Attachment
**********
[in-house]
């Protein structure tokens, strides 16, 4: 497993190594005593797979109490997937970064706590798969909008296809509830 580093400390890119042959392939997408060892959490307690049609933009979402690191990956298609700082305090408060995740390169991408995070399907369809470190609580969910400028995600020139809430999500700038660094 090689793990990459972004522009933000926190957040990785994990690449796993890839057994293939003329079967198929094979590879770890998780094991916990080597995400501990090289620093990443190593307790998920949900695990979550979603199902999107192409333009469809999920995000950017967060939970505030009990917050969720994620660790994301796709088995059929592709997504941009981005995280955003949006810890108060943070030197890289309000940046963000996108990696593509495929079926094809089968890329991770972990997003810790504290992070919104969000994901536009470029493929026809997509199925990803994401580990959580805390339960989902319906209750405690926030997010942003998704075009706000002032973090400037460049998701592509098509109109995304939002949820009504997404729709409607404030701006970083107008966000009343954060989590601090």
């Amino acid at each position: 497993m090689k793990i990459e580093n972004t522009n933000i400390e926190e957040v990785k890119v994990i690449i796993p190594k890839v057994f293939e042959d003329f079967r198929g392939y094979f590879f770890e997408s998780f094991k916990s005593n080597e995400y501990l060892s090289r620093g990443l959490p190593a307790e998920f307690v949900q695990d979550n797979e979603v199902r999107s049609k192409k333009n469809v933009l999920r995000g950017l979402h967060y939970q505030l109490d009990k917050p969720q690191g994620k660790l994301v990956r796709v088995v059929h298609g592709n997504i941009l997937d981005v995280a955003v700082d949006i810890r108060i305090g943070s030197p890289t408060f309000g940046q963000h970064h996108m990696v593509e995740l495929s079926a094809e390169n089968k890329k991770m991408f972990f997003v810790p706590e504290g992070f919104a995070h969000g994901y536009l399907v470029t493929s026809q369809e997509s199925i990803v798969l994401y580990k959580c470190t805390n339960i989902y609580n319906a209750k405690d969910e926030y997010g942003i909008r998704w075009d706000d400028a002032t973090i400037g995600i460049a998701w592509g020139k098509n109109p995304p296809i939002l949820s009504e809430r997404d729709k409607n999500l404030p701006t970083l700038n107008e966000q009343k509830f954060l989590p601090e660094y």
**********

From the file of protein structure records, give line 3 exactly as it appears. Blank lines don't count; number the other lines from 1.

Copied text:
């Amino acid at each position: 497993m090689k793990i990459e580093n972004t522009n933000i400390e926190e957040v990785k890119v994990i690449i796993p190594k890839v057994f293939e042959d003329f079967r198929g392939y094979f590879f770890e997408s998780f094991k916990s005593n080597e995400y501990l060892s090289r620093g990443l959490p190593a307790e998920f307690v949900q695990d979550n797979e979603v199902r999107s049609k192409k333009n469809v933009l999920r995000g950017l979402h967060y939970q505030l109490d009990k917050p969720q690191g994620k660790l994301v990956r796709v088995v059929h298609g592709n997504i941009l997937d981005v995280a955003v700082d949006i810890r108060i305090g943070s030197p890289t408060f309000g940046q963000h970064h996108m990696v593509e995740l495929s079926a094809e390169n089968k890329k991770m991408f972990f997003v810790p706590e504290g992070f919104a995070h969000g994901y536009l399907v470029t493929s026809q369809e997509s199925i990803v798969l994401y580990k959580c470190t805390n339960i989902y609580n319906a209750k405690d969910e926030y997010g942003i909008r998704w075009d706000d400028a002032t973090i400037g995600i460049a998701w592509g020139k098509n109109p995304p296809i939002l949820s009504e809430r997404d729709k409607n999500l404030p701006t970083l700038n107008e966000q009343k509830f954060l989590p601090e660094y």